I’m super excited that the PAC-12 is getting its own network. I love watching all sorts of college sports on TV and hopefully this channel will give me all I can eat.
More fans will see more UCLA sports on more channels than ever before when the Pac-12 Networks launches on August 15. So far, there are 39 UCLA fall games scheduled to be televised live on the Pac-12 Networks – one so far in football, 12 in men’s soccer, nine in women’s soccer, 14 in women’s volleyball and three in men’s water polo.
Watch the video to get a taste of what will be on the network. To learn if you will get Pac-12 Networks from your TV provider visit the Pac-12 Networks Channel Finder.
This multi-sport training montage reveals that the Paralympics aren’t just a wheelchair affair. As Public Enemy’s “Harder Than You Think” blares in the background, we see Great Britain’s best: the visually impaired soccer team practicing with blindfolds (a way to ensure that those who see more than others don’t gain an unfair advantage), the fierce-looking four-foot tall champion swimmer Ellie Simmonds, amputee runners, and, yes, the wheelchair basketball team.*
Halfway through the clip, there’s a jarring cut to a bomb exploding in a war zone. Then there’s a pregnant mother at the hospital, awaiting word of her unborn child’s condition. That’s followed by a road accident that sends a car flipping on the highway. A second later, we’re back in the gym, where a legless man is doing pull-ups. Then we see a man—presumably the victim of that horrific car wreck—next to his crumpled vehicle.
Written, Directed, Produced by Paul Wie (vimeo.com/paulwie)
Produced and Edited by Peter Yun
Co-Produced by Jason Lee
Music by Robert Litton
Director of Photography: Chris Saul
I think I saw this the other day, very early morning where 4 guys were playing doubles tennis. They could barely hit the ball but were acting like it was the Wimbledon finals. It was so mesmerizing I secretly watched for 15 minutes.
Euro 2012 being co-hosted by Poland and Ukraine got under way on Friday as European football’s showpiece international competition came behind the former Iron Curtain for the first time.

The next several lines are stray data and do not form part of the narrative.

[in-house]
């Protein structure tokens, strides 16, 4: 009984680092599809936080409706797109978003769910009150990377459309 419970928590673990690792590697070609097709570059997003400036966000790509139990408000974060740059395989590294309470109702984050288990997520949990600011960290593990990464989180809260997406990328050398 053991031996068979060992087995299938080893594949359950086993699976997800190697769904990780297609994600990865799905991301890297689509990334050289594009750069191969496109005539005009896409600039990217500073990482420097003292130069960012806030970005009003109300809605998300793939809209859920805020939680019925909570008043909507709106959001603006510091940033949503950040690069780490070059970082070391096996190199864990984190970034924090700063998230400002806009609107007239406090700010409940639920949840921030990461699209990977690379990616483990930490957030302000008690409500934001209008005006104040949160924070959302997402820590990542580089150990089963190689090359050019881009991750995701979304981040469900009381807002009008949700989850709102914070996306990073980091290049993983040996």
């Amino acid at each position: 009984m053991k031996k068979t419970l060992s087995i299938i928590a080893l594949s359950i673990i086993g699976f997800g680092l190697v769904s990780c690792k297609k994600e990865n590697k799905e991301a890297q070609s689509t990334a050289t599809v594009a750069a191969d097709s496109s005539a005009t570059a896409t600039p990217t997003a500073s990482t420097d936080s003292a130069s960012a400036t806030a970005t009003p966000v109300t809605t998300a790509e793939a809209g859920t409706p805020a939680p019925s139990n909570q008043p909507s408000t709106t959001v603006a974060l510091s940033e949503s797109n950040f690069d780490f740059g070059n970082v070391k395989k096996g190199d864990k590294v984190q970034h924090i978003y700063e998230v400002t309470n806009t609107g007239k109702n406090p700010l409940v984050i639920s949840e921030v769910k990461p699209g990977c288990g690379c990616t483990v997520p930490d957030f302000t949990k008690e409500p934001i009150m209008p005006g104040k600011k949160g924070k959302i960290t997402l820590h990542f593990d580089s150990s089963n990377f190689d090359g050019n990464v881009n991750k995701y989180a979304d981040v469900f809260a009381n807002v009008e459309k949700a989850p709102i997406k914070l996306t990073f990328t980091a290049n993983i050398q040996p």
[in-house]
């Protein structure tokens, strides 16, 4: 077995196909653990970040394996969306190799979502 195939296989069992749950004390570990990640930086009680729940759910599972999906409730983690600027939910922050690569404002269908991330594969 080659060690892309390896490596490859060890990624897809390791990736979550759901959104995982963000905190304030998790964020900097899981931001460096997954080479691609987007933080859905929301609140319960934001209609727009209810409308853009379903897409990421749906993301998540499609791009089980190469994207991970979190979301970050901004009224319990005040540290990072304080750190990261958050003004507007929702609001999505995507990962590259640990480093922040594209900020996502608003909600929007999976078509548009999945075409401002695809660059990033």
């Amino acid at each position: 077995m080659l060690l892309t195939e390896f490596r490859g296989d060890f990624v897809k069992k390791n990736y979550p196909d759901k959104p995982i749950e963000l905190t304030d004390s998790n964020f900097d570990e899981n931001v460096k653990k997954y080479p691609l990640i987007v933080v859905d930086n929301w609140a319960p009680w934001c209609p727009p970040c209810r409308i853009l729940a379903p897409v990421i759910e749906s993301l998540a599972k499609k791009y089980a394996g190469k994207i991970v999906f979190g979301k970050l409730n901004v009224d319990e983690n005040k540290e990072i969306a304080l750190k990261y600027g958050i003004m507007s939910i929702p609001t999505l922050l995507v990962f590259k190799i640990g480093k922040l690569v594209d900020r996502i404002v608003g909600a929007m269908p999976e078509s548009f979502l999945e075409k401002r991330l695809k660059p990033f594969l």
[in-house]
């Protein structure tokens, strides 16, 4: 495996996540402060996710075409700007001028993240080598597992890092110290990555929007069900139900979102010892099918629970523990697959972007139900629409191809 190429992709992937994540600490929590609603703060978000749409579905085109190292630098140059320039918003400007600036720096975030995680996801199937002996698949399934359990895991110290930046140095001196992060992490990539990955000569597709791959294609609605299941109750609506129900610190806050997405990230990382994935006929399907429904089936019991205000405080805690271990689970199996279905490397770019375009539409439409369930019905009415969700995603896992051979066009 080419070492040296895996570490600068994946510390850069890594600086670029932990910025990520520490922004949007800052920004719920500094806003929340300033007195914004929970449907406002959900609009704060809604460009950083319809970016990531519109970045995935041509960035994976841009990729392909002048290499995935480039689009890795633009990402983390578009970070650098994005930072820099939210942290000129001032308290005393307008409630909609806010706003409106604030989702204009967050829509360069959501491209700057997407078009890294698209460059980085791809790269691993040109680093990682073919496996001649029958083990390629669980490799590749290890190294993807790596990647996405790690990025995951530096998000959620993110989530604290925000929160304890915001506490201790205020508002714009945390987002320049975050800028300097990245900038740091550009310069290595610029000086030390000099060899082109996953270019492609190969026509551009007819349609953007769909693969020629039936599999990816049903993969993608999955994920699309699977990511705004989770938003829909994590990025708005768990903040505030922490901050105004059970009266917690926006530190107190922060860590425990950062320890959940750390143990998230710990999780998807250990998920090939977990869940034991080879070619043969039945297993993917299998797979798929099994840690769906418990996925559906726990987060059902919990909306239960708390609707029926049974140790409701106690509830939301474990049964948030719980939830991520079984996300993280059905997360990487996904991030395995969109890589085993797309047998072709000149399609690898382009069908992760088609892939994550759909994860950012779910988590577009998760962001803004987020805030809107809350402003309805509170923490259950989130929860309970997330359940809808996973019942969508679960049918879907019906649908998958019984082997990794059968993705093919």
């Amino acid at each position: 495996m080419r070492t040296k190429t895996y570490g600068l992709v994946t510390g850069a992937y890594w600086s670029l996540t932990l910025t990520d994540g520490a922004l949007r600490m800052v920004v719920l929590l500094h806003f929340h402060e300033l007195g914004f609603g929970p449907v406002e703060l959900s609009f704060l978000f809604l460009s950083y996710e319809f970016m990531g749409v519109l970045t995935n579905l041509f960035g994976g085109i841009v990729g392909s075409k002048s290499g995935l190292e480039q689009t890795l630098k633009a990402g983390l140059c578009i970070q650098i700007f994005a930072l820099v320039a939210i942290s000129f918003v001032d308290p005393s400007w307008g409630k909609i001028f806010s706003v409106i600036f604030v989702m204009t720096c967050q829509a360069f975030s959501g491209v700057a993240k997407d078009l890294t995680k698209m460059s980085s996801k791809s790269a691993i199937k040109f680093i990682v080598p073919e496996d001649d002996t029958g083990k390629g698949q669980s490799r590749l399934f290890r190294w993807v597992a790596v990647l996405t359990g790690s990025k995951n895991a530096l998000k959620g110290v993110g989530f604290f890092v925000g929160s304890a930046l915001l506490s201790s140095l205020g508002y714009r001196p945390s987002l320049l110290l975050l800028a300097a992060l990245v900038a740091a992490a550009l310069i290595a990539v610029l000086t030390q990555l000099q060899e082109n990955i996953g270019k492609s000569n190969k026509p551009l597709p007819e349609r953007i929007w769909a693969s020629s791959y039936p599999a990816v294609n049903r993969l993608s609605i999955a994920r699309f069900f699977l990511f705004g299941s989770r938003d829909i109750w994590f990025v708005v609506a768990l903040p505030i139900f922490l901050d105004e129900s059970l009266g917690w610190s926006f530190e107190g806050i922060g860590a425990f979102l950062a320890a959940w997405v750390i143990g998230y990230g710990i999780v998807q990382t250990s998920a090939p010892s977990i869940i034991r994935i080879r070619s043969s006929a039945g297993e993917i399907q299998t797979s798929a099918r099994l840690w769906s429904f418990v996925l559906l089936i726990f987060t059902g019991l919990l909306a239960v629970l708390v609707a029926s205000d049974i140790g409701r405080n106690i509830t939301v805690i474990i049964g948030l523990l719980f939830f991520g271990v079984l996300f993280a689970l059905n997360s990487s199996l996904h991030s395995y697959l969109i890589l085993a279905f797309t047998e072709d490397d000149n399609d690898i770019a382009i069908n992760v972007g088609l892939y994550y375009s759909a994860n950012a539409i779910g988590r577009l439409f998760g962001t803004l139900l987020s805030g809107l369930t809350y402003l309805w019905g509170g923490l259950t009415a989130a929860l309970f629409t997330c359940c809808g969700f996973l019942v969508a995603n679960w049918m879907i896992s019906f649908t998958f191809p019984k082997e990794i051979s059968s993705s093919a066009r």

The month-long festival of football started with a 20-minute opening ceremony in front of a capacity 50,000 crowd at Warsaw’s National Stadium, combining music and dance celebrating the eastern European countries’ rich heritage.
Co-hosts Poland take on Greece, the surprise winners of the 2004 competition, in the first of 31 games at eight venues in the two countries, with the final in the Ukrainian capital, Kiev, on July 1.
Hordes of colourful fans and half-naked female protestors descended on a rain-soaked Warsaw Friday ahead of the kick-off.
In honor I have selected my favorite women of the 2011 World Cup.
As the goalie for the USA, Hope presents a dominate aggressive attitude. I really think the players are scared of her. It works too because she looks gigantic on screen with those goalie gloves (though she is only 5’9). Still, she is gorgeous and considered the best goalie in the world.
She is more like a sex symbol than an athlete with all her photos and magazine covers (maybe NSFW). Plus, she really seems to be having fun. In this viral video, Josefine shows skin as she trades jersey’s with a guy in the stands, but I can’t tell if she is flirting with him (he is cute) or this is all a stunt:
Regardless, Josefine is a powerful player and a “rapid and unpredictable forward who can decide any game”.
Gaetane Thiney, Elodie Thomis and Corine Franco.
All three of them decided to do some stylish nude photographs for Bild magazine. Their intention was to alert the French public that games are actually being played. They feel that women’s soccer is ignored and men’s is a spectacle since the Zidane headbutt in the 2006 World Cup Finals.
It’s really is a cool photo (NSFW) since it doesn’t reveal all and the women look like athletes not plastic surgeries.